Chapter 44: Ky
Chapter 44 is a blank page.
Chapter 45: Cassia
Cassia goes to visit Xander in the prison. She stops at Hunter’s cell to ask him why he unplugged the patients’ nutrient bags. He says he did it to all of them, including Ky, to make it fair. He wanted to prevent them being helped, just as his late daughter received no help. Broken, he weeps and apologizes for what he did. Cassia moves on to talk to Xander. Xander thinks Oker changed his mind about the camassia cure during the vote when he overheard Cassia talking to Xander, but isn’t sure why. He reflects on death being a lonely experience.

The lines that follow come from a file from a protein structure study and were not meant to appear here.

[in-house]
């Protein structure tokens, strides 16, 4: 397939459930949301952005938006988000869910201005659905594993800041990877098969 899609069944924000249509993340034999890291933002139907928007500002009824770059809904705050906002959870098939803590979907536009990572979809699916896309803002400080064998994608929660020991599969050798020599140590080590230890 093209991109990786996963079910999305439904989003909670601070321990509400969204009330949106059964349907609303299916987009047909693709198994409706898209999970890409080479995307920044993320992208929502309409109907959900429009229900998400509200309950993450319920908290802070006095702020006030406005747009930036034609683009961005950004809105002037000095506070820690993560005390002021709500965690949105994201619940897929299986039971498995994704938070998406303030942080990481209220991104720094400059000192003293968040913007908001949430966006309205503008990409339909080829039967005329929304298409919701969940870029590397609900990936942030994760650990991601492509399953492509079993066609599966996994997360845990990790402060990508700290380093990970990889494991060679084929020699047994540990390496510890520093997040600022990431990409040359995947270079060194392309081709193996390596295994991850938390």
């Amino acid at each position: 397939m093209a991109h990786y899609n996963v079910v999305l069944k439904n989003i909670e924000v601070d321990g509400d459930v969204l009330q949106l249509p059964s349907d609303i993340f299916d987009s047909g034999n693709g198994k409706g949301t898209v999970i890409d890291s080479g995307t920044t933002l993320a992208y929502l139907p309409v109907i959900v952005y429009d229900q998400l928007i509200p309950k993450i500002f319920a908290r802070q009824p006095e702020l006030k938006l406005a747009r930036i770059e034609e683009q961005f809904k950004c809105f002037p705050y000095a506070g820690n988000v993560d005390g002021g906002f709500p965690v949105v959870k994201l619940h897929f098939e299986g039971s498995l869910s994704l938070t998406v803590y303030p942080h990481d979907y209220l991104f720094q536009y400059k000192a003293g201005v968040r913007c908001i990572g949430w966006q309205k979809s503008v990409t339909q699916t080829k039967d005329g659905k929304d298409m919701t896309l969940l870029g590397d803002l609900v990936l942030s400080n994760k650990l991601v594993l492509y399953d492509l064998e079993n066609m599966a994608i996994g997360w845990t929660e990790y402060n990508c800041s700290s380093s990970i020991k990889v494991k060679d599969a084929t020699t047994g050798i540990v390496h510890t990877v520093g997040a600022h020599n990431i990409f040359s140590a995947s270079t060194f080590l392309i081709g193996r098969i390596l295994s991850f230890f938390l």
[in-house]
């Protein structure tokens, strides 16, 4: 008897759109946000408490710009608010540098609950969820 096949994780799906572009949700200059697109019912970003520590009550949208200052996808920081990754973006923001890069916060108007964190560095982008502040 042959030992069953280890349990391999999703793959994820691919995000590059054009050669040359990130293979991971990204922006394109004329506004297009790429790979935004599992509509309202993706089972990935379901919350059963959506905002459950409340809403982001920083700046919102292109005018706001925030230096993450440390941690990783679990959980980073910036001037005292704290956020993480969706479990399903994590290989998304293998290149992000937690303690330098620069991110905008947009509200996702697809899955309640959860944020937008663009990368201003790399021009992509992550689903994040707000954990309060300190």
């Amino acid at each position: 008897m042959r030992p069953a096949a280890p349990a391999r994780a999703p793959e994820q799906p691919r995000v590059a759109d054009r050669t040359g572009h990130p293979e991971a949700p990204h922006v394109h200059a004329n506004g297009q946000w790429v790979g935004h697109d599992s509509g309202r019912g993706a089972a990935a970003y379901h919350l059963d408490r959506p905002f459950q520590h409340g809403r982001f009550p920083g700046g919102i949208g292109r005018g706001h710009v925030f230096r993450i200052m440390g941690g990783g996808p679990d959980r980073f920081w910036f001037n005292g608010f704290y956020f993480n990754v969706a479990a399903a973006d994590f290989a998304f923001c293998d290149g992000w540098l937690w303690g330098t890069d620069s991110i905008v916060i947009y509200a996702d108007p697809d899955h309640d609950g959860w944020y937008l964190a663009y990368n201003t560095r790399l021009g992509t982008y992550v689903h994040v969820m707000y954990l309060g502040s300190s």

In the infirmary, Anna comes in to visit Cassia. She produces paintings of the flowers that Cassia isn’t familiar with, and when Cassia notices a certain flower with three petals, she has an epiphany: her mother sent her a piece of paper carefully torn into three sections; Oker drew a flower with three sets of petals in the mud. The flower they’ve been searching for is a mariposa lily, or a sego lily, as Cassia’s mother called it back in Matched when she discovered them growing illegally in a nearby Province. Not realizing that the flower had two different names is what caused the sorters to miss it. Cassia and Anna race into the forest and retrieve some, realizing that they’ve finally found the cure.
Chapter 46: Xander